The TOP priority for water quality in the Budget 2019 has to be a serious boost to the Overseer tool, which many regional councils use to regulate farmers to maintain or improve water quality in their area.
In simple terms, farmers are asked a few questions about their farm and then Overseer estimates how much nitrogen (mostly from cow pee) is leaching from their soil into our rivers and lakes. The regional council then sets limits for individual farms and holds the farmer to account for any reductions needed.
It’s a big deal because the results it generates could alter land values by billions of dollars.
What’s the problem?
Overseer has had problems with reliability and accuracy for years, and it produces wildly different estimates whenever it is updated. Farmers have been well aware of this but the problem came to national prominence when it caught the attention of Parliamentary Commissioner for the Environment Simon Upton. And since then, Eloise Gibson at Newsroom has covered the issues in depth.
Currently, Overseer is jointly owned by the Government, a Crown Research Institute, and several fertiliser companies. Since the private sector is involved, both the tool and the data it uses are jealously guarded. This has led to concerns over the data and the transparency of the tool itself.
Firstly, some fear that the data are not suitable to apply to all of New Zealand. Weather and soil types vary hugely across the country, and there are concerns that the data do not reflect these complexities. In Budget 2018, the Government allocated $5m to address this issue, but there has been no public review of any improvements achieved.
Secondly, the tool itself is a black box and isn’t open to critique. Since it is increasingly used as a regulatory mechanism with massive financial implications for farmers, there needs to be confidence in its robustness. At the very least it needs an independent review and, as Eloise Gibson points out, some are calling for the Government to take over the tool entirely. This would at minimum require buying out the fertiliser companies.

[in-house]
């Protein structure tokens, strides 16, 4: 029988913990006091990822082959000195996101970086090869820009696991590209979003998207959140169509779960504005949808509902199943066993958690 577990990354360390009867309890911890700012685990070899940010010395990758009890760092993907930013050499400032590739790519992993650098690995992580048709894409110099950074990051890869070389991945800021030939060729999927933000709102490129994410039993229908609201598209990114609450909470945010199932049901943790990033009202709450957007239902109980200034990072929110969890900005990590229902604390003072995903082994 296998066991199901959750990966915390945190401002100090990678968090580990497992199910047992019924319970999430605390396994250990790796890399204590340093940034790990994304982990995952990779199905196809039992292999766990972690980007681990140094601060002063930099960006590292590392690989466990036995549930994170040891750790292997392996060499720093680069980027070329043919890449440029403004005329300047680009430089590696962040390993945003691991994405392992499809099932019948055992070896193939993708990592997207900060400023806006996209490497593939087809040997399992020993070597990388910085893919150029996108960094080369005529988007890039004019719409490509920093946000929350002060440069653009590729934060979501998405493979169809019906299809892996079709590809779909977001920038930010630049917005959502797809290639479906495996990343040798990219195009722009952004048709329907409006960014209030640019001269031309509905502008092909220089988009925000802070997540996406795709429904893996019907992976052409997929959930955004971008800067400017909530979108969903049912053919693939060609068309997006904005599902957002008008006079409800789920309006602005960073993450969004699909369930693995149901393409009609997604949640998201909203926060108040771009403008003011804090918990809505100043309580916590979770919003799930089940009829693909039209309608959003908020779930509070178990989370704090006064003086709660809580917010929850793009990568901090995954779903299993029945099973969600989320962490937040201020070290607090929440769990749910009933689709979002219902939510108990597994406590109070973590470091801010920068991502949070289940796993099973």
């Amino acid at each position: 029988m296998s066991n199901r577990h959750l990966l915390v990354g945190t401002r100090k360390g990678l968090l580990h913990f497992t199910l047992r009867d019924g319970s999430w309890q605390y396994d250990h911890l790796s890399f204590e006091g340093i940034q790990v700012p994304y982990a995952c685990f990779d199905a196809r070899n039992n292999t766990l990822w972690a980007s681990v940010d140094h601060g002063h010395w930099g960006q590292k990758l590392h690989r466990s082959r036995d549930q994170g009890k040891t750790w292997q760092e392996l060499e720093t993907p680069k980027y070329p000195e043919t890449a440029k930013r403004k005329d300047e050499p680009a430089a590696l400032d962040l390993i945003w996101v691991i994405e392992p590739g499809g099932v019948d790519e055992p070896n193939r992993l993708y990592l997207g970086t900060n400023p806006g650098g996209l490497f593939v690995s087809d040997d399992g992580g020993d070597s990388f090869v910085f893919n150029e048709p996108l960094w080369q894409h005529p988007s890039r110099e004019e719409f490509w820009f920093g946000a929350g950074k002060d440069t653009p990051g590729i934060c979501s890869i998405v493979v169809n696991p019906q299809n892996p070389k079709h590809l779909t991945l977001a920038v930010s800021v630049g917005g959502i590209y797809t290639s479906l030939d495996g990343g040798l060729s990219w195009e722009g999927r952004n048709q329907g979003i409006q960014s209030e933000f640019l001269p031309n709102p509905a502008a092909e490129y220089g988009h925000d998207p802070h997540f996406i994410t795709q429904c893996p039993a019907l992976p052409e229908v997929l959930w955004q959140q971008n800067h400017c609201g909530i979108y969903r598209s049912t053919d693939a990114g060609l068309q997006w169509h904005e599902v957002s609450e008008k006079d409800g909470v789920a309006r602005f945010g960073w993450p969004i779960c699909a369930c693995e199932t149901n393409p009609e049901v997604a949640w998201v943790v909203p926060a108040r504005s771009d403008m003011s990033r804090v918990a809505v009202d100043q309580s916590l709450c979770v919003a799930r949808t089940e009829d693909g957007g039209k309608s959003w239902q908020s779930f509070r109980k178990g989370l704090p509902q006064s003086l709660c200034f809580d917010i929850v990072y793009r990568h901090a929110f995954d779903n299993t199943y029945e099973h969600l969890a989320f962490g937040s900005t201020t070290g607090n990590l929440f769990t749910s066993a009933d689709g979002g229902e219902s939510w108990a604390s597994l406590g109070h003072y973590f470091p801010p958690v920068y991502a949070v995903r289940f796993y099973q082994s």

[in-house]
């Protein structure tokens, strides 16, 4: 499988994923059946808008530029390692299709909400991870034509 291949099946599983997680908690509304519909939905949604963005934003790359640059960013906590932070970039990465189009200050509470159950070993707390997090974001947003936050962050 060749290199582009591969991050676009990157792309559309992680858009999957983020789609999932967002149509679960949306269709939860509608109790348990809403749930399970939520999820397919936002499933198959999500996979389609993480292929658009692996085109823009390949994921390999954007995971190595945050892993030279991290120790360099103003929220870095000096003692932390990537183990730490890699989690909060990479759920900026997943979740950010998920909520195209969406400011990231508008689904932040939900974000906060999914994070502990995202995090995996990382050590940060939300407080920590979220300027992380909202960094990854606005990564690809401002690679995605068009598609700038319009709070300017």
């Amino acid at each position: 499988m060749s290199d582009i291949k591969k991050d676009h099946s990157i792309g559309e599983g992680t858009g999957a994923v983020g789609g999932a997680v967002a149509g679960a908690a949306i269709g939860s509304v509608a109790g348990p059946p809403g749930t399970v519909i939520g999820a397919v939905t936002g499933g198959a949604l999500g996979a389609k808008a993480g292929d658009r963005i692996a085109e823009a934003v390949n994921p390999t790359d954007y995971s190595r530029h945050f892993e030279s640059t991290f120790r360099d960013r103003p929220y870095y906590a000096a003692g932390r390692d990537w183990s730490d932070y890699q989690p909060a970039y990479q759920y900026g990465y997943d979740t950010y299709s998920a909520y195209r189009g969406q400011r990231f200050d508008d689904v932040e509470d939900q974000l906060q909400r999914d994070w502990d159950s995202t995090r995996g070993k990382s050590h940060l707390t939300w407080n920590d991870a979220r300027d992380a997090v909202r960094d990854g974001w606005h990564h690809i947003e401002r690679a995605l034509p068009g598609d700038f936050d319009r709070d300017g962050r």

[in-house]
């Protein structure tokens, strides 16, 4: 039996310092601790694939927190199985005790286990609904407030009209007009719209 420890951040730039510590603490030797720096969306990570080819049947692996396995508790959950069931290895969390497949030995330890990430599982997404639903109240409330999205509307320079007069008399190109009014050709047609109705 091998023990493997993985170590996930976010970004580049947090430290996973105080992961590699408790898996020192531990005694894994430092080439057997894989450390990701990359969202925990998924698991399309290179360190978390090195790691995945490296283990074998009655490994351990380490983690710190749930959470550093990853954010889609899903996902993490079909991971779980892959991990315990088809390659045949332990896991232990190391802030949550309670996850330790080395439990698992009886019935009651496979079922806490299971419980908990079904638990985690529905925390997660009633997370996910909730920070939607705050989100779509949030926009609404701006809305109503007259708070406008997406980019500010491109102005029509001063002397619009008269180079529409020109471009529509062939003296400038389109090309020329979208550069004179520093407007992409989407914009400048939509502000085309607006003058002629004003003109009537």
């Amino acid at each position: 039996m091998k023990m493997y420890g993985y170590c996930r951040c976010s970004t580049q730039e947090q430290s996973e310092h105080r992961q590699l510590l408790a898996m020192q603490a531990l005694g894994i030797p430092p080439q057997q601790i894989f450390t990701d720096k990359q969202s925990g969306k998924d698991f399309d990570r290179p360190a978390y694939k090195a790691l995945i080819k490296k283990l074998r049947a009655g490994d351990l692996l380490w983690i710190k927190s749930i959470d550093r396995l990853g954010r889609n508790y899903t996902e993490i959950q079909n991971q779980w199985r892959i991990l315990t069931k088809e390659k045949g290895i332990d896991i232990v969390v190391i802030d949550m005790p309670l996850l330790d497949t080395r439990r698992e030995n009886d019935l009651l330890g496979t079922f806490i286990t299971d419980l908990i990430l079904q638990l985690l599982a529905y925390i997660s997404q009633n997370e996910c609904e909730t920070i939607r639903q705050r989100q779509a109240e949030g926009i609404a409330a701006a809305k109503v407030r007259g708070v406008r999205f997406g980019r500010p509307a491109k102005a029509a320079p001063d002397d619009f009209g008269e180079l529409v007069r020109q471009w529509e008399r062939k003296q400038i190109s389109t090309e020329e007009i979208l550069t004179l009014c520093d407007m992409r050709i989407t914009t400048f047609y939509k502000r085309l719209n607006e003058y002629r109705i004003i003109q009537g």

Why is Overseer so important?
Why do we need a water quality tool at all? The only alternative we have seen overseas is to establish input controls, i.e. telling farmers how to farm. For example: “On this type of soil, you can only put this many cows, unless you build a barn or plant trees beside your river…” Etcetera. For many decades, our farmers have rejected input controls, preferring to work out the best way to farm themselves. This freedom has led them to be among the most productive in the world. But it has also contributed to the parlous state of our rivers.
If we want to improve water quality and still allow farmers to find the best way to farm, then we need to regulate them on outcomes, not inputs. And this would be impossible to do without a tool like Overseer. It would simply be too expensive to set up water quality monitors under the soil or next to rivers and streams on every farm to figure out who is doing the leaching.
An improved Overseer is better than no Overseer
Farmers have been the first to write off Overseer when it performs poorly or inconsistently. Many think it should be scrapped entirely. Without action, Overseer faces a crisis of confidence.
However, farmers should realise that without a functioning tool like Overseer, we are headed down the path of European-style input controls. Most farmers would dislike that even more. Farmers should be the first people calling for Overseer to be improved, not thrown out.
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